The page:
New Delhi: After taking on FMCG biggies in the country, Baba Ramdev is turning his attention to digital health startups such as Lybrate and Practo. Patanjali, Ramdev’s Haridwar-based company, is lining up an online platform (chikitsalaya) for ayurvedic consultation and treatment, said people familiar with the development.
While a Patanjali spokesperson was not available for comment, industry experts said the move will help the company ramp up its outreach fast. During an interaction last month, Ramdev said Patanjali was getting around five crore internet searches every month.
“A company that manufactures its own drugs and sets up a digital consultation platform subsequently will have a multi-fold impact on its business,” said Saurabh Arora, founder & CEO of Tiger Global-backed Lybrate, one of the country’s largest online doctor consultation platforms.
Patanjali, which has raked in revenues of around Rs 5,000 crore in 2015-16, sells FMCG products such as ghee, soaps and honey, while its sister concern Divya Pharmacy manufactures and sells Ayurvedic medicines. Ramdev also runs an ayurveda hospital and a medical college in his campus Patanjali Yogpeeth, near Haridwar, which hosts thousands of visitors every month.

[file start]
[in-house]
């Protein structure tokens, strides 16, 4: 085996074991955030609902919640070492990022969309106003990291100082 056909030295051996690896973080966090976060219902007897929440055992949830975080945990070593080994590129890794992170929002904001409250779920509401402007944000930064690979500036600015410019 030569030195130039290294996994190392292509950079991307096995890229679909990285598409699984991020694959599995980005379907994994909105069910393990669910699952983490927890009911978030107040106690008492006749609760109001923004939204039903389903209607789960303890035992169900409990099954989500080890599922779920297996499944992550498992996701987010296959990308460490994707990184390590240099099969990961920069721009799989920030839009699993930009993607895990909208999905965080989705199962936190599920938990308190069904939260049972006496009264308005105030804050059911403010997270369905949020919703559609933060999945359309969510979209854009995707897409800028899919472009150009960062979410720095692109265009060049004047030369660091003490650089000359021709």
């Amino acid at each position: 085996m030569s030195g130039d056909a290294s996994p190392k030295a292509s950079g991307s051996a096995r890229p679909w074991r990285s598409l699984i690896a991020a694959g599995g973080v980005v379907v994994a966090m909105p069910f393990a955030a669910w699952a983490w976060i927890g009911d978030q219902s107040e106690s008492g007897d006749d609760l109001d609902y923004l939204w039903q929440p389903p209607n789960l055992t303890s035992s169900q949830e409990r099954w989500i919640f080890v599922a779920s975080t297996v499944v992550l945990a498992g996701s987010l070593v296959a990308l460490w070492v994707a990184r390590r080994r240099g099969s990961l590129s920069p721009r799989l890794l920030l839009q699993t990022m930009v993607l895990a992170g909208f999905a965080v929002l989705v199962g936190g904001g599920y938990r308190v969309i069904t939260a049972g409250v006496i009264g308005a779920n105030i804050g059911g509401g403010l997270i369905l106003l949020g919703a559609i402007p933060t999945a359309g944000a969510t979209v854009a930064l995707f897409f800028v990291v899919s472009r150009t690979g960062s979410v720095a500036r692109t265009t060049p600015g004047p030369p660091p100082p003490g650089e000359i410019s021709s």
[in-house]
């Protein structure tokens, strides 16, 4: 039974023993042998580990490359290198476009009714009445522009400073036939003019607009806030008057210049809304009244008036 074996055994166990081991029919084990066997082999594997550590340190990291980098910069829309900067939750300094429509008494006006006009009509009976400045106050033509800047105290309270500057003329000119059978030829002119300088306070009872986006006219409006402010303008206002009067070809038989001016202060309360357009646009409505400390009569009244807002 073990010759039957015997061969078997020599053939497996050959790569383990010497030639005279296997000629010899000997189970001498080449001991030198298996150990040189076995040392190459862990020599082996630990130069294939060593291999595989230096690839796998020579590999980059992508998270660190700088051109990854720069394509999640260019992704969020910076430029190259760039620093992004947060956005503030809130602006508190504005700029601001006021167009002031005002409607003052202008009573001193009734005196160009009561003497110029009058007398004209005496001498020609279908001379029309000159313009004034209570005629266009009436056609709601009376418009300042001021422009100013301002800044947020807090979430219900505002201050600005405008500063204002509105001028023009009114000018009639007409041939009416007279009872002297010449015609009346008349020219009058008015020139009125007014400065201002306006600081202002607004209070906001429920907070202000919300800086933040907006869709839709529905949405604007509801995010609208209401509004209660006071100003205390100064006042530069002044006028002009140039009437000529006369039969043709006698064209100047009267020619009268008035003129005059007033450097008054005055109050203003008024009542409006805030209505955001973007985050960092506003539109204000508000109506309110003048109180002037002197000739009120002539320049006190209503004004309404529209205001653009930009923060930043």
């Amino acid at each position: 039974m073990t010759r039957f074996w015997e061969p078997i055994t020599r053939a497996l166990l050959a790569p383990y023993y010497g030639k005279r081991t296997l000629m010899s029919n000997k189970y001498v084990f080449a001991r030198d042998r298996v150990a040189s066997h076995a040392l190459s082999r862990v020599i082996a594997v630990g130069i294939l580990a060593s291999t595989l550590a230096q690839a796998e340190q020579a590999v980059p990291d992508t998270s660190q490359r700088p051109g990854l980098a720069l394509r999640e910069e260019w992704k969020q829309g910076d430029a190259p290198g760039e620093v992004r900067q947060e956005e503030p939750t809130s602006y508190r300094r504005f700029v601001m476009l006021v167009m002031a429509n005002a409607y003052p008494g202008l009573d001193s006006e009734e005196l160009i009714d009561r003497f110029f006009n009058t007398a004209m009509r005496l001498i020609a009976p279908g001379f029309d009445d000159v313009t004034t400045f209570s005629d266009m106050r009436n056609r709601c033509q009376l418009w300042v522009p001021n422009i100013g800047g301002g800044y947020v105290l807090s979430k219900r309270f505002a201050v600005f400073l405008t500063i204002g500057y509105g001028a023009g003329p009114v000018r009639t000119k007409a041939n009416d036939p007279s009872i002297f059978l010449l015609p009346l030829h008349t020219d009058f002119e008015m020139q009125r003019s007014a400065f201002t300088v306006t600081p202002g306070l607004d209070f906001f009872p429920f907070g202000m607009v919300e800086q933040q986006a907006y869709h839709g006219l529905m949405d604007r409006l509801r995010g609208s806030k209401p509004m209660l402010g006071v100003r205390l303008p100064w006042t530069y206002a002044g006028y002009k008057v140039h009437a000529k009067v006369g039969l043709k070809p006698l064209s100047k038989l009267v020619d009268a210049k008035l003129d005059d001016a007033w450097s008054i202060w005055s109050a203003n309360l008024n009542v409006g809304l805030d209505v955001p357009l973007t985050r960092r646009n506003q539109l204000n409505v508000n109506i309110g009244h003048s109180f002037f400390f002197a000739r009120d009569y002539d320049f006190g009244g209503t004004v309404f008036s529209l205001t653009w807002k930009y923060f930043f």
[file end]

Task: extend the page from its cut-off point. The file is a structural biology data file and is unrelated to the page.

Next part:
“Absence of doctors and pharmacies is the main problem faced by traditional medicine practices such as ayurveda in the country. If Ramdev manages to launch an online consultation platform, he will be one of the forerunners in the business,” said Punit Kapoor, director of online pharmacy BigChemist.
BigChemist, which gets around 10 lakh page views per month, is getting an increasing number of enquiries for natural products, said Kapoor. “Even large FMCG companies have started working on separate websites for their natural products. Online consultation means patients will not have to physically walk into a doctor’s chamber. It means, reaching out to a global audience.”
Globally, digital health funding has hit around $6 billion this year, according to venture capital database CBinsights. Closer home, Practo raised $90 million in Series C funding round last year — led by Tencent, Sofina and Sequoia Capital, while Lybrate raised around $10 million from investors such as Tiger Global, Ratan Tata and Nexus Venture Partners.